Zwei Basler Getreidehohlmasse

Two dry cereal measures from Basle

Basle, 16th/17th century
Cast bronze
larger vessel: height 20 cm, diameter 37 cm
smaller vessel: height 10 cm, diameter 27 cm
Inv. 1906.2838
Inv. 1906.2839.

4782px x 3799px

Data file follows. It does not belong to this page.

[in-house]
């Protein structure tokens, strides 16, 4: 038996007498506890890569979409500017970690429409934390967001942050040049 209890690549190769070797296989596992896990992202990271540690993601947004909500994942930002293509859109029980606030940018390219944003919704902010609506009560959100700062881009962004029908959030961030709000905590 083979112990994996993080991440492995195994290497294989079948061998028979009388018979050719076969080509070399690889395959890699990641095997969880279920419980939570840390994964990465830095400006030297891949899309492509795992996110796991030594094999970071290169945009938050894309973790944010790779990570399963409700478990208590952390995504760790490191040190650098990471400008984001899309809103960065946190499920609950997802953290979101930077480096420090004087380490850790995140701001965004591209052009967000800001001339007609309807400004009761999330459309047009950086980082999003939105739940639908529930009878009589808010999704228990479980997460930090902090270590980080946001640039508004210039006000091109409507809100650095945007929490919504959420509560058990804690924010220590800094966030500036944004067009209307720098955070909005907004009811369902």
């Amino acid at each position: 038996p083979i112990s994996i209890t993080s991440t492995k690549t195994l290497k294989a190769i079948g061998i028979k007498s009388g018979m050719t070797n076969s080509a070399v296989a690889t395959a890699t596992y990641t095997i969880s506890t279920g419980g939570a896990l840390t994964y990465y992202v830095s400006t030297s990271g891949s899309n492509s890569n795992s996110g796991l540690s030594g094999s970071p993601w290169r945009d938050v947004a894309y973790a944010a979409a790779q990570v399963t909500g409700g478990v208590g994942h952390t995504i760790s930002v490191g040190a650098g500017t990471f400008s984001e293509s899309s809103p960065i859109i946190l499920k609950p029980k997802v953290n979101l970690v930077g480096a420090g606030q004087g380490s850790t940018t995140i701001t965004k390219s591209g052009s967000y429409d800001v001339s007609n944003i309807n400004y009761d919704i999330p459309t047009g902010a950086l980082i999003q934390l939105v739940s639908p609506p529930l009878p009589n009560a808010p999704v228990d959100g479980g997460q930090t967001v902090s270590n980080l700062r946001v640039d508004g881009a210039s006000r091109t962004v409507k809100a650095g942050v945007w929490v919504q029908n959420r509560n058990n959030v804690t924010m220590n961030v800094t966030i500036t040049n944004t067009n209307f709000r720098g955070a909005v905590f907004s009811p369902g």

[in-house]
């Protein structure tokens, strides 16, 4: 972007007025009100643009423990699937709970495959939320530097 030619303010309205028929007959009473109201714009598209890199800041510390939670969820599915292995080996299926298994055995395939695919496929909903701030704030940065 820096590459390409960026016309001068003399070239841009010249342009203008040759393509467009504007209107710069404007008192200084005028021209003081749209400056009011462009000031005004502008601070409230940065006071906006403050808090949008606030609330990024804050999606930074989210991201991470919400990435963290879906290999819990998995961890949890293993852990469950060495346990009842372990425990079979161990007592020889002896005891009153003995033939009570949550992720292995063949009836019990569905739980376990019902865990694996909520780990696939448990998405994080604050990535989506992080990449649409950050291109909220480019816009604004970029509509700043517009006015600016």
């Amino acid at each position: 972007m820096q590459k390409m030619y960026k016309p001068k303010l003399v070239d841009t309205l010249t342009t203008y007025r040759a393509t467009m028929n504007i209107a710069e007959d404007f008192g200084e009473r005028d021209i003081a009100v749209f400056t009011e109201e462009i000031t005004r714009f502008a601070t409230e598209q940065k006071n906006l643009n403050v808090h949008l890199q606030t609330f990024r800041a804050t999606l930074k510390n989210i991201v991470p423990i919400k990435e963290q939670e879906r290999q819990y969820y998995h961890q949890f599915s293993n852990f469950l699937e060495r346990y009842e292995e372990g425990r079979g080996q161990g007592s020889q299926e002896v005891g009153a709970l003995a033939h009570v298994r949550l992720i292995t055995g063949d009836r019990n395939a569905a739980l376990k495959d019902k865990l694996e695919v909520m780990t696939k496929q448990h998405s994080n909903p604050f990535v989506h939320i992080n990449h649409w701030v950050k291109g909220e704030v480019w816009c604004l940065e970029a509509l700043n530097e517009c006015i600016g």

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Cereals - always referred to in Basle sources up until 1798 as 'Frucht' (fruit) - were the most important human foodstuff up until very recent times. Until the second half of the C19 cereals were not weighed, but measured, as were leguminous vegetables, berries, salt, honey, etc. Measuring was simpler than weighing which required weights and scales. In spite of local diversity in systems of weights and measures in old Switzerland the comparable dry measure units tended to be about 20 litres. The basic measure in central Switzerland was known as a 'Viertel' (quarter), but in Basle people talked of the 'Sester', which had a capacity of 17.08 l. The two bronze measuring vessels of one 'Sester' (17.08 l) and a half 'Sester' (8.54 l) almost certainly came originally from different sets. Because of their heavy weight we can assume that they were not intended for everyday commercial use. Both were probably used by the authorities as master measures to calibrate other less cumbersome dry measures; the escutcheons with the Basle crosier also suggest this.

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